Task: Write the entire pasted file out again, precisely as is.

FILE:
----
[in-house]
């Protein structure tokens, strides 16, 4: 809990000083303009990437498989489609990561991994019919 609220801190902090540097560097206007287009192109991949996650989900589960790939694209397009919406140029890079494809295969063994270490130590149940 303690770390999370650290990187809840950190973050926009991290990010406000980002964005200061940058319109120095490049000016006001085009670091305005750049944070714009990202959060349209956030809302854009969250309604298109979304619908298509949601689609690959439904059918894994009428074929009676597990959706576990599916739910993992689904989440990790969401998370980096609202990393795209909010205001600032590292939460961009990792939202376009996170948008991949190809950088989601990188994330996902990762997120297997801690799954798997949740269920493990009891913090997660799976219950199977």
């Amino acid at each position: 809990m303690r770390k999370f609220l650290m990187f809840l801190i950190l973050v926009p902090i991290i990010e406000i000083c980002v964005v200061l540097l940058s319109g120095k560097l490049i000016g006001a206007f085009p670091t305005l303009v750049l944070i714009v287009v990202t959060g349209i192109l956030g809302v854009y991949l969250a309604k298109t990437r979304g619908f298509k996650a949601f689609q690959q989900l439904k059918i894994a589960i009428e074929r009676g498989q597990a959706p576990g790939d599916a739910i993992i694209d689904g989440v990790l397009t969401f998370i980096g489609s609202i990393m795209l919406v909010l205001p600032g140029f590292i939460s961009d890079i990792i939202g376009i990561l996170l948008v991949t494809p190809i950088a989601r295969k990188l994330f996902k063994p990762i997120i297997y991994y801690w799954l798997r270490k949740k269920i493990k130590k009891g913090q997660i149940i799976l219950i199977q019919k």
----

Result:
[in-house]
């Protein structure tokens, strides 16, 4: 809990000083303009990437498989489609990561991994019919 609220801190902090540097560097206007287009192109991949996650989900589960790939694209397009919406140029890079494809295969063994270490130590149940 303690770390999370650290990187809840950190973050926009991290990010406000980002964005200061940058319109120095490049000016006001085009670091305005750049944070714009990202959060349209956030809302854009969250309604298109979304619908298509949601689609690959439904059918894994009428074929009676597990959706576990599916739910993992689904989440990790969401998370980096609202990393795209909010205001600032590292939460961009990792939202376009996170948008991949190809950088989601990188994330996902990762997120297997801690799954798997949740269920493990009891913090997660799976219950199977």
């Amino acid at each position: 809990m303690r770390k999370f609220l650290m990187f809840l801190i950190l973050v926009p902090i991290i990010e406000i000083c980002v964005v200061l540097l940058s319109g120095k560097l490049i000016g006001a206007f085009p670091t305005l303009v750049l944070i714009v287009v990202t959060g349209i192109l956030g809302v854009y991949l969250a309604k298109t990437r979304g619908f298509k996650a949601f689609q690959q989900l439904k059918i894994a589960i009428e074929r009676g498989q597990a959706p576990g790939d599916a739910i993992i694209d689904g989440v990790l397009t969401f998370i980096g489609s609202i990393m795209l919406v909010l205001p600032g140029f590292i939460s961009d890079i990792i939202g376009i990561l996170l948008v991949t494809p190809i950088a989601r295969k990188l994330f996902k063994p990762i997120i297997y991994y801690w799954l798997r270490k949740k269920i493990k130590k009891g913090q997660i149940i799976l219950i199977q019919k």